Aguado-López, E. & Becerril-García, A. (October 05, 2019). North vs South – Are open access models in conflict? [Mensaje en un blog]. University World News.

“One particular challenge for researchers in the Global South is the potential for a shift from a ‘pay to read’ model of scholarly communication to a ‘pay to publish’ model in which researchers do not have the resources necessary to publish their research.”

Clemente, P. (May 15, 2019). Open Insights: Interview with Arianna Becerril. [Blog entry]. Open Library of Humanities.

“Thus AmeliCA emerges for the region to have an infrastructure and a cooperative work scheme intended to keep scholarly publishing in the hands of the academy, having a crystal-clear vision: non-commercial and against the chief system of research assessment.”


Becerril-García, A. (January 10, 2019). AmeliCA vs Plan S: same objective, two different strategies to achieve open access [Blog entry]. Blog Ameli.

“There are coincidences between the proposals of Plan S and AmeliCA, such as establishing that decisive steps must be taken to achieve Open Access. However it is clear that the Plan S strategy is regulatory and indicative, while AmeliCA proposes actions and projects in response to the issues faced by publishing and dissemination of science.”


Kelly, (March 4, 2019). Search is on for new steward to deliver Plan S open access, as Smits bows out. Science Business.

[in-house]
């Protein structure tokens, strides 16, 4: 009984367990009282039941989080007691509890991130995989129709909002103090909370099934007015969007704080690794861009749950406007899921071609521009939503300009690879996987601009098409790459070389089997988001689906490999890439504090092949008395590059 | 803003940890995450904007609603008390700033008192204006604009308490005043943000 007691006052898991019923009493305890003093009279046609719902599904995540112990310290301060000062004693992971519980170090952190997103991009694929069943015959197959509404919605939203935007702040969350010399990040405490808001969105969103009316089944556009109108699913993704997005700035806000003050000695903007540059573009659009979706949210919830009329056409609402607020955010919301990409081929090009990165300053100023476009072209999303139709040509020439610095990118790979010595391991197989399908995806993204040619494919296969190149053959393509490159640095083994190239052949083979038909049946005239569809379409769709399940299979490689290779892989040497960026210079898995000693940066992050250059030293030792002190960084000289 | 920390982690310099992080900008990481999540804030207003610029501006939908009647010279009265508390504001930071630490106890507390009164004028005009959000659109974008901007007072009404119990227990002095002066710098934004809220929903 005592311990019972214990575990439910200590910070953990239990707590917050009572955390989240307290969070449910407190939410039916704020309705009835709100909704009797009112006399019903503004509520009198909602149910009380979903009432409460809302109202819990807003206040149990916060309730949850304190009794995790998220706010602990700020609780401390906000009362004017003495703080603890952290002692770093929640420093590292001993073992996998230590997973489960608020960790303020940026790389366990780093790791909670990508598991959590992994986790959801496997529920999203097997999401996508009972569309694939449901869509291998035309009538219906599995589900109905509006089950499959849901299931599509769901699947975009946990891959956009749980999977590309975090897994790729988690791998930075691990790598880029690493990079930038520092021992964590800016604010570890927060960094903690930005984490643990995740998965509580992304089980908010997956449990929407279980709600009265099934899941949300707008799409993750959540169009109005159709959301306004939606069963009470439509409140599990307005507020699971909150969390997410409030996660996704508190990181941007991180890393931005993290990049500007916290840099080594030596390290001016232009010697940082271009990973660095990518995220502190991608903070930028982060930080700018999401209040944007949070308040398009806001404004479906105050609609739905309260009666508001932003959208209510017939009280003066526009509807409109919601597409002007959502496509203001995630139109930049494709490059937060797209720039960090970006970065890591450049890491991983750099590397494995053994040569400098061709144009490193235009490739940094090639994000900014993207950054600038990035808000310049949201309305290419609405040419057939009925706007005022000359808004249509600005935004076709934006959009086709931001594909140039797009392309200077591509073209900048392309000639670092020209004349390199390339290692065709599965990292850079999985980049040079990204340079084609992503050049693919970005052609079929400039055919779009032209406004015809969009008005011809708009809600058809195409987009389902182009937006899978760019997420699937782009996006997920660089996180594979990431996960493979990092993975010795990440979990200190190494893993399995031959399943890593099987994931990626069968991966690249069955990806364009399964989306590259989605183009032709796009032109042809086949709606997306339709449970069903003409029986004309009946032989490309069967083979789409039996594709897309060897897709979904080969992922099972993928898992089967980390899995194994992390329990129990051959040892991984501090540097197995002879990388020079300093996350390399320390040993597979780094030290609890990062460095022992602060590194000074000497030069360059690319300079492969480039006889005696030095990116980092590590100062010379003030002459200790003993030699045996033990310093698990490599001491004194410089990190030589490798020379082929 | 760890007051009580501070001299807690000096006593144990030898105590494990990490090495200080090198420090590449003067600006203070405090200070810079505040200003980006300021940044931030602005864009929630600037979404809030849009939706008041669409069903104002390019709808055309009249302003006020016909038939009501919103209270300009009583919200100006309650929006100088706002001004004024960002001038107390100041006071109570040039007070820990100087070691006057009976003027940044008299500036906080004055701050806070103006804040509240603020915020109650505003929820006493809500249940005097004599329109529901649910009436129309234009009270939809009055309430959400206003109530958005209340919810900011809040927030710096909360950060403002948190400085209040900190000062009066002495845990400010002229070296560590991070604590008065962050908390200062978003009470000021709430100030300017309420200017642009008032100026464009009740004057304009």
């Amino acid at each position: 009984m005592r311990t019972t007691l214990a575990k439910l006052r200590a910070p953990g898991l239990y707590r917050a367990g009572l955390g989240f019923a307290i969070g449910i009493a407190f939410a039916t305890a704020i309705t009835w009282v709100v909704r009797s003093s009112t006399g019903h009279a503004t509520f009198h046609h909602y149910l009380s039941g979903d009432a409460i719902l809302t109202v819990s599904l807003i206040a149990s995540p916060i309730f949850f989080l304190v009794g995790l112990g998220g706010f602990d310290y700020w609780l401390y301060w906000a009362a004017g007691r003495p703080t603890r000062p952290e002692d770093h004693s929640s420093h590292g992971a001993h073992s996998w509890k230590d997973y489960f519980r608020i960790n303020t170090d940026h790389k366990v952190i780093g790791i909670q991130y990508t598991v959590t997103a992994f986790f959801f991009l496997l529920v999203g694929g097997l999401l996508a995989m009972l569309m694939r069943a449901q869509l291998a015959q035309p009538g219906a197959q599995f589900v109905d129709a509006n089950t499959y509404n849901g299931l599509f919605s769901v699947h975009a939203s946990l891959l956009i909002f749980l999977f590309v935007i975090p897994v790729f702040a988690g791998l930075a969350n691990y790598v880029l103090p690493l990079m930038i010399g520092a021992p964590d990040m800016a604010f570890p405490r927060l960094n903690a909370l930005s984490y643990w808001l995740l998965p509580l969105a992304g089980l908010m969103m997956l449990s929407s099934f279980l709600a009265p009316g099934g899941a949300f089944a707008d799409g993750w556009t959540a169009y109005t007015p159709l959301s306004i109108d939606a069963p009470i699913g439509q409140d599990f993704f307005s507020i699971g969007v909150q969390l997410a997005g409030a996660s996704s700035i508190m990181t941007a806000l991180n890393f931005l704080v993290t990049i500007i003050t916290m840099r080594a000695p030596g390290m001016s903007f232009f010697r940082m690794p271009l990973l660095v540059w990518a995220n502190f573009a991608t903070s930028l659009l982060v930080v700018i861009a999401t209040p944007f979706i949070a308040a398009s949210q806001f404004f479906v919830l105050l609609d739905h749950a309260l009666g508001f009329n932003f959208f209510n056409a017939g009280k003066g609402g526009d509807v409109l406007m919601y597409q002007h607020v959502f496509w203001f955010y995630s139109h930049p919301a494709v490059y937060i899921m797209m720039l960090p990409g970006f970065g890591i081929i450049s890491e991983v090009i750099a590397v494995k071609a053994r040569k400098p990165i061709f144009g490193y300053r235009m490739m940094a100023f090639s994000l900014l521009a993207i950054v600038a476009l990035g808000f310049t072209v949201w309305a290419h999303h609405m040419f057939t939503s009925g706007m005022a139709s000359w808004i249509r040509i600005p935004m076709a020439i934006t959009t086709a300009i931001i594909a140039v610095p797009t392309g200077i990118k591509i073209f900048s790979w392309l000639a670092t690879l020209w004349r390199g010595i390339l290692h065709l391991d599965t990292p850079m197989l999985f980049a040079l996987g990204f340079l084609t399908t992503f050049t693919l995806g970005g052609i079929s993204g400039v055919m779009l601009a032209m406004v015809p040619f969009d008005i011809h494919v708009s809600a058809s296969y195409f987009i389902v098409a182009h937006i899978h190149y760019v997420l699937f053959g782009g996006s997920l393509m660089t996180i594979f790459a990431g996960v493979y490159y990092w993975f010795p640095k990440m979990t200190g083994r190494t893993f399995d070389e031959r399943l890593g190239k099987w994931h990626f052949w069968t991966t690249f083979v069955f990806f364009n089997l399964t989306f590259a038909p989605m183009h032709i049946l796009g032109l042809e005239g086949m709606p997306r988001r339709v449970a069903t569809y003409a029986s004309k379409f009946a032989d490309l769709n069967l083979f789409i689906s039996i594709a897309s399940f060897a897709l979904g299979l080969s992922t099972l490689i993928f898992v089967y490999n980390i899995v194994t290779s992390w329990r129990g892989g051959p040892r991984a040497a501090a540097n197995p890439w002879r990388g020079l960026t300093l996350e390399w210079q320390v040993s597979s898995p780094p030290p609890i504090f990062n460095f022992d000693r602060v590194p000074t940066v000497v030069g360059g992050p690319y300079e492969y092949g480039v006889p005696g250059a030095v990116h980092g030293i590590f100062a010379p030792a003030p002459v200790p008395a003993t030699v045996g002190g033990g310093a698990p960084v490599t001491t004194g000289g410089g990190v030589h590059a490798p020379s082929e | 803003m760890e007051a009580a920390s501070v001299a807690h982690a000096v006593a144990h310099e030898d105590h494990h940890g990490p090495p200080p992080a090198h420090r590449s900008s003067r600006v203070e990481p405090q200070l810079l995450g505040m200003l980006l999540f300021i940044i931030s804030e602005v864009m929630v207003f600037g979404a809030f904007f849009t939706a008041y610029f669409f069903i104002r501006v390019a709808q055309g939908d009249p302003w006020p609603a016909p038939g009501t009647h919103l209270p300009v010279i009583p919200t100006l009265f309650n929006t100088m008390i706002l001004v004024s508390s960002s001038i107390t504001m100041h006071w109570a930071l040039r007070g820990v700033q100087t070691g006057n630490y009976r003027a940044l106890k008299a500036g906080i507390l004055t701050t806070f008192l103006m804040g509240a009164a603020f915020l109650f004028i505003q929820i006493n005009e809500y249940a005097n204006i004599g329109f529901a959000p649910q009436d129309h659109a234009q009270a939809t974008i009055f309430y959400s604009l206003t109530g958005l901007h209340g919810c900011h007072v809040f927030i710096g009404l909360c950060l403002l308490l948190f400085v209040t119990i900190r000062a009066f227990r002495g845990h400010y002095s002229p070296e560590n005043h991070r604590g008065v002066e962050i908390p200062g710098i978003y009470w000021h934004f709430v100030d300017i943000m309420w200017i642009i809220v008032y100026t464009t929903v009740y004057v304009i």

“In May, there is a meeting of the Global Research Council in Brazil, with representatives from all the main funders in the world expected to attend. There, Plan S organisers will try to get more agencies to sign up, and discuss terms with a similar open access initiative, Open Knowledge for Latin America and the Global South, known as Amelica.
-We’re reaching out to see if we can join forces. Amelica is 100 per cent compatible with Plan S- Smits said. -If we succeed, it will be an enormous step forward-”


Mudditt, A. (June 3, 2019). Plan S and the transformation of scholarly communication: are we missing the woods? [Blog entry]. The Scholarly Kitchen.

“ The launch of AmeliCA earlier this year further highlights the growing gulf between the needs of the Global South and the direction of the elite northern research and publishing framework. While Plan S talks about waivers (though has moved away from price caps), a system based on PAR deals will further disenfranchise researchers in the Global South and risks deepening existing inequality and exclusion.”

Nicholson, C. and Owen, J. (February 21, 2019). Global support for Plan S gathers pace. Research.

“In January, Plan S was criticised by Arianna Becerril- Garcia, the president of a similar initiative called Open Knowledge for Latin America and the Global South (Amelica), which was launched in December 2018. She described Plan S as Eurocentric, regulatory and a source of concern for the global south.
But Smits and Becerril-Garcia have now agreed that the two initiatives should try to work together. Becerril-Garcia said that a good starting point would be to discuss the feedback Amelica submitted to Plan S, “where we highlight the importance to propose actions for scholarly-led and community-driven open access”. She said she would invite Smits to meet in Mexico.”

Paterson, M. (2019). Plan S – How scholarship is under threat [Mensaje en blog]. University World News

The initiatives may be viewed as part of larger efforts to establish a collaborative, non-commercial, sustainable, non-subordinated system, which would take publishing out of the hands of the international firms and return it to the academy in the form of diamond open access – as has been advocated by the Latin American AmeliCA consortium.

Poynder, R. (May 21, 2019). The OA interviews: Arianna Becerril-García, Chair of AmeliCA. [Blog Entry]. Open and Shut?

“What is needed, she says, is to build a “collaborative, non-commercial, sustainable and non-subordinated” system in which control is removed from commercial publishers and handed back to the academy.